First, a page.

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23 July 2005 @ 14:51
 
I think there's some wide-spread confusion about things like how to punctuate dialogue, and what ellipsis are for, and how to format fiction for reading on-line. So I decided to come up with a quick-and-dirty guide. There are I'm sure a hundred of these--both fannish and just Chicago Style Guide clones floating about, but I wanted something (I could easily locate) to point people to when the occasion arose...


How to Make Your Beta Reader / Copy Editor / Friendly Neighbourhood Archivist Happier

Punctuate dialogue correctly.
Punctuation (periods, exclamation points, question marks, commas, and ellipses) goes inside the quotation marks. Use commas correctly.
Correct: "It's bigger on the inside," she said.

Incorrect: "Of course it is." Said the Doctor.

Corrected example: "Of course it is," said the Doctor.
Use a period if dialogue is a complete sentence, and is followed by another complete sentence.
Correct: "I like it." Rose patted the TARDIS console affectionately. "Very flash."

Incorrect: "She's a very flash time ship," the Doctor threw two switches, then grabbed the console as the ship listed drunkenly to one side.

Corrected example: "She's a very flash time ship." The Doctor threw two switches, then grabbed the console as the ship listed drunkenly to one side.
However, use commas if dialogue is split into two parts by the dialogue tag, and always begin the second part of the quotation with a lower case letter.
Incorrect: "She's a very flash time ship," the Doctor threw two switches. "that almost always gets me to exactly where I ask her to go. Mostly."

Corrected example: "She's a very flash time ship," the Doctor said as he threw two switches, "that almost always gets me to exactly where I ask her to go. Mostly."

Correct: "When you say 'mostly,'" Rose began, "you mean, what? 99% of the time?"

Incorrect: "Well, there's where you want to go," The Doctor grinned, "And then there's where you need to be."

Incorrect: "Well, there's where you want to go," the Doctor said with a grin, "and then there's where you need to be."
Proper nouns (names, titles, words used as proper nouns) should be capitalised. Do not capitalise the noun if it's not used as a proper noun.
Correct: "Look, Mum means well," Rose said.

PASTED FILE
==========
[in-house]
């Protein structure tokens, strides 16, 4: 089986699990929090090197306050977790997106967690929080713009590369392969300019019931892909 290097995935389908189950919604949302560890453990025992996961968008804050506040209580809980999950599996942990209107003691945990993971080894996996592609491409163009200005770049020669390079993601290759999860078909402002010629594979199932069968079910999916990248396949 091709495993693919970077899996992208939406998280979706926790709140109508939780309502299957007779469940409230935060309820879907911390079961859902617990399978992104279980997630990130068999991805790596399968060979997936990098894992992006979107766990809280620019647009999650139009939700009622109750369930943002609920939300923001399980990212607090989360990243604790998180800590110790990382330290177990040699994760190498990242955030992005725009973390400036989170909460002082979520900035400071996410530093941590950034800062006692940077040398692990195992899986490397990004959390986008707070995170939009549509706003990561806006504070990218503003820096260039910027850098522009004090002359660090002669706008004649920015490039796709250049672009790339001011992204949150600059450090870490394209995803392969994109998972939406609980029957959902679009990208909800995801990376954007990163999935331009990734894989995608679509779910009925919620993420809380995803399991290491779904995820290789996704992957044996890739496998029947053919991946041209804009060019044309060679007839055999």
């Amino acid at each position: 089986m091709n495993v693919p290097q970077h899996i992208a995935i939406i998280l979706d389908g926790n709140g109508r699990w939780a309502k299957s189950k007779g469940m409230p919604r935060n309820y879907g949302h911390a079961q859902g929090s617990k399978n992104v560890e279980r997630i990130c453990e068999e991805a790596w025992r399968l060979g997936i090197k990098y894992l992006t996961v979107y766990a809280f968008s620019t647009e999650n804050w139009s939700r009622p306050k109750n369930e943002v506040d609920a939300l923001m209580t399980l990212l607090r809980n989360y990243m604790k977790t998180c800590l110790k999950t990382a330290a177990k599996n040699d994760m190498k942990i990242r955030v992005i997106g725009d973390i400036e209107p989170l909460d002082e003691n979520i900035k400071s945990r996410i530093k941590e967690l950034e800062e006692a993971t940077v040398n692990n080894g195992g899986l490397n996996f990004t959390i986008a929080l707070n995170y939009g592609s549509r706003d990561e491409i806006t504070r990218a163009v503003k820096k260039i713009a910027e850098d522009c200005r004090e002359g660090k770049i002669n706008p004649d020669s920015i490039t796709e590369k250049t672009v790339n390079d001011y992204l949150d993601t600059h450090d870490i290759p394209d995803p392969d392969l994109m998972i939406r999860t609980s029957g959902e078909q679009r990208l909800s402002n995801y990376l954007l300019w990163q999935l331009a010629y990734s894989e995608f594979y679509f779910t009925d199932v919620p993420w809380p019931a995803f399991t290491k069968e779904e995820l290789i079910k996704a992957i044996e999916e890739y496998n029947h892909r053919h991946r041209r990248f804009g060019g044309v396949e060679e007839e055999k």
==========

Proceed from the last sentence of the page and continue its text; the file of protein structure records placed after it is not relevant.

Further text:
Incorrect: "Yeah, sure. Your Mum always means well..."

Corrected example: "Yeah, sure. Your mum always means well..."

Correct: "Would you like to dance, Captain?"

Incorrect: "It's tradition. A Captain always goes down on--sorry, with his ship."

Corrected example: "It's tradition. A captain always goes down on--sorry, with his ship."
When addressing a person, use a comma after his or her name. When a direct address is implied, but a specific name not used, use a comma.
Correct: "Rose, would you please hand me the mallet?"

Incorrect: "You know Doctor I wish you wouldn't hit the TARDIS quite so hard."

Corrected example: "You know, Doctor, I wish you wouldn't hit the TARDIS quite so hard."
Use a comma when using "Yes" or "No" in dialogue.
Correct: "No, sir, I'm afraid there's no 'Doctor' or 'Rose Tyler' on our guest list."

Correct: "Yes, there is. Honest. See what it says right here? 'The Doctor, plus one.'"

Incorrect: "No you can't just walk out into 1860 Venice wearing jeans and a tee-shirt."

Corrected example: "No, you can't just walk out into 1860 Venice wearing jeans and a tee-shirt."
Use a comma after a mild interjection, such as oh or well.
Correct: "Well, when you put it that way, I suppose 'clothing optional sun-bathing' does sound a bit dangerous."

Incorrect: "Oh I don't think that will be a problem."

Corrected example: "Oh, I don't think that will be a problem."
Ellipses (three periods) are used to indicated ommitted text, an interruption or hesitation.

An ellipsis is used without a full-stop at the end if the sentence is incomplete, or at the beginning (with the first word lower case) is picked up by a 2nd speaker.
Correct: "That doesn't sound..."

Correct: "...like a good idea?"
An ellipsis followed by a full-stop (four periods) are used if the ellipsis is at the end of a complete sentence.
Correct: "Sometimes, things just don't work out the way you expect them to.... Life's funny that way."


Avoid using epithets if possible (terms used as a descriptive substitute for the name or title of a person)
i.e. "the blonde" or "the young girl" or "the 900 year old Time Lord" or what have you. These people have names. Use them. Our brains are wired to read names (and personal pronouns) and not be bothered by them all that much. Like "said," it's a wonderful invisible thing that keeps you from grinding to a screeching halt in the middle of the narrative cos you're wincing and laughing and IMing your best pal to say "OMG I just went 4 entire pages where Captain Jack was called 'the dashing younger man with dark wavy hair and dimples.' You have to READ THIS!" and not, may I add, in a good way.

Paragraph text for on-line (versus print) reading.
This means double spacing between paragraphs, as opposed to indenting. Do not cut and paste from Microsoft Word using tabs. You will end up with one giant paragraph which no-one can read, therefore it's much more likely no-one will actually bother to read your beautiful fabulous opus. Cos it's just too difficult to decipher for our ape-like, clay-footed human selves.

No, really. I'm not kidding.

Text must be paragraphed, in order for human beings to read it easily. So please, paragraph. Readers will love you for it.

Separate sections with three asterixes (* * *)
...or at the very least, use the same device each time, so archivists can format your story for archiving using search-and-replace, rather than having to replace each and every one one at a time cos you decided holding down the shift key and hitting 8 a random number of times was the way to go about it.
 
 
 
(Deleted comment)
gwynnegagwynnega on 23rd July 2005 20:09 (UTC)